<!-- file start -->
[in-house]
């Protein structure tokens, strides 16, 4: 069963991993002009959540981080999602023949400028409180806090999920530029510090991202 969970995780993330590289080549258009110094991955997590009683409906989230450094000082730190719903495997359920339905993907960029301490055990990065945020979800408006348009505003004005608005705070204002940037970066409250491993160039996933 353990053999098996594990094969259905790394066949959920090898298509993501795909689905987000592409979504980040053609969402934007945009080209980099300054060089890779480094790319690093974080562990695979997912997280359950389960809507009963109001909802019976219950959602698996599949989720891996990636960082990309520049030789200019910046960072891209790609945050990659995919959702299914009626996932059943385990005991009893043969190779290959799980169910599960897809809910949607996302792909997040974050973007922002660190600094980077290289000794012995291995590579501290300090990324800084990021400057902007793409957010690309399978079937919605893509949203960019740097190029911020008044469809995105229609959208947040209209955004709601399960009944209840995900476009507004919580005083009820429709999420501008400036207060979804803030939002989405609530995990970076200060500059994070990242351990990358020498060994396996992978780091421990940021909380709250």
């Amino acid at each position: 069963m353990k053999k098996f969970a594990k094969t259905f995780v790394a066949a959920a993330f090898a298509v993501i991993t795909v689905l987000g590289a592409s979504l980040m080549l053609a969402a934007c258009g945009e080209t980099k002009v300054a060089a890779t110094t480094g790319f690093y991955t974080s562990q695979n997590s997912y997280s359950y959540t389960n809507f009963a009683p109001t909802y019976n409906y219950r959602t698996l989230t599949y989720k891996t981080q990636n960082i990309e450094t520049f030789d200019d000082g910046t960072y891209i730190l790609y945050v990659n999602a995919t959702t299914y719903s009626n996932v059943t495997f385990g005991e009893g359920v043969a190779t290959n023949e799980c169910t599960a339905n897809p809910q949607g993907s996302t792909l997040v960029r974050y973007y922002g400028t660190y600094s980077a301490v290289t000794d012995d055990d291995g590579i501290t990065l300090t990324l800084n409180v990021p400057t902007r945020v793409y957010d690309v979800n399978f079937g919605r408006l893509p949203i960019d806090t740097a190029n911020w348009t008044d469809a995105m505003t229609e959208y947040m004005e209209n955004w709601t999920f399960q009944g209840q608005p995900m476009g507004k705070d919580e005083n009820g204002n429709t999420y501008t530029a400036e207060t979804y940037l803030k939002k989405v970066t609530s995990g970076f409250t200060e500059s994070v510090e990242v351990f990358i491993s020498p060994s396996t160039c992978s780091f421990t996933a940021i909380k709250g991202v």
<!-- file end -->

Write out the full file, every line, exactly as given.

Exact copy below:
[in-house]
């Protein structure tokens, strides 16, 4: 069963991993002009959540981080999602023949400028409180806090999920530029510090991202 969970995780993330590289080549258009110094991955997590009683409906989230450094000082730190719903495997359920339905993907960029301490055990990065945020979800408006348009505003004005608005705070204002940037970066409250491993160039996933 353990053999098996594990094969259905790394066949959920090898298509993501795909689905987000592409979504980040053609969402934007945009080209980099300054060089890779480094790319690093974080562990695979997912997280359950389960809507009963109001909802019976219950959602698996599949989720891996990636960082990309520049030789200019910046960072891209790609945050990659995919959702299914009626996932059943385990005991009893043969190779290959799980169910599960897809809910949607996302792909997040974050973007922002660190600094980077290289000794012995291995590579501290300090990324800084990021400057902007793409957010690309399978079937919605893509949203960019740097190029911020008044469809995105229609959208947040209209955004709601399960009944209840995900476009507004919580005083009820429709999420501008400036207060979804803030939002989405609530995990970076200060500059994070990242351990990358020498060994396996992978780091421990940021909380709250």
């Amino acid at each position: 069963m353990k053999k098996f969970a594990k094969t259905f995780v790394a066949a959920a993330f090898a298509v993501i991993t795909v689905l987000g590289a592409s979504l980040m080549l053609a969402a934007c258009g945009e080209t980099k002009v300054a060089a890779t110094t480094g790319f690093y991955t974080s562990q695979n997590s997912y997280s359950y959540t389960n809507f009963a009683p109001t909802y019976n409906y219950r959602t698996l989230t599949y989720k891996t981080q990636n960082i990309e450094t520049f030789d200019d000082g910046t960072y891209i730190l790609y945050v990659n999602a995919t959702t299914y719903s009626n996932v059943t495997f385990g005991e009893g359920v043969a190779t290959n023949e799980c169910t599960a339905n897809p809910q949607g993907s996302t792909l997040v960029r974050y973007y922002g400028t660190y600094s980077a301490v290289t000794d012995d055990d291995g590579i501290t990065l300090t990324l800084n409180v990021p400057t902007r945020v793409y957010d690309v979800n399978f079937g919605r408006l893509p949203i960019d806090t740097a190029n911020w348009t008044d469809a995105m505003t229609e959208y947040m004005e209209n955004w709601t999920f399960q009944g209840q608005p995900m476009g507004k705070d919580e005083n009820g204002n429709t999420y501008t530029a400036e207060t979804y940037l803030k939002k989405v970066t609530s995990g970076f409250t200060e500059s994070v510090e990242v351990f990358i491993s020498p060994s396996t160039c992978s780091f421990t996933a940021i909380k709250g991202v």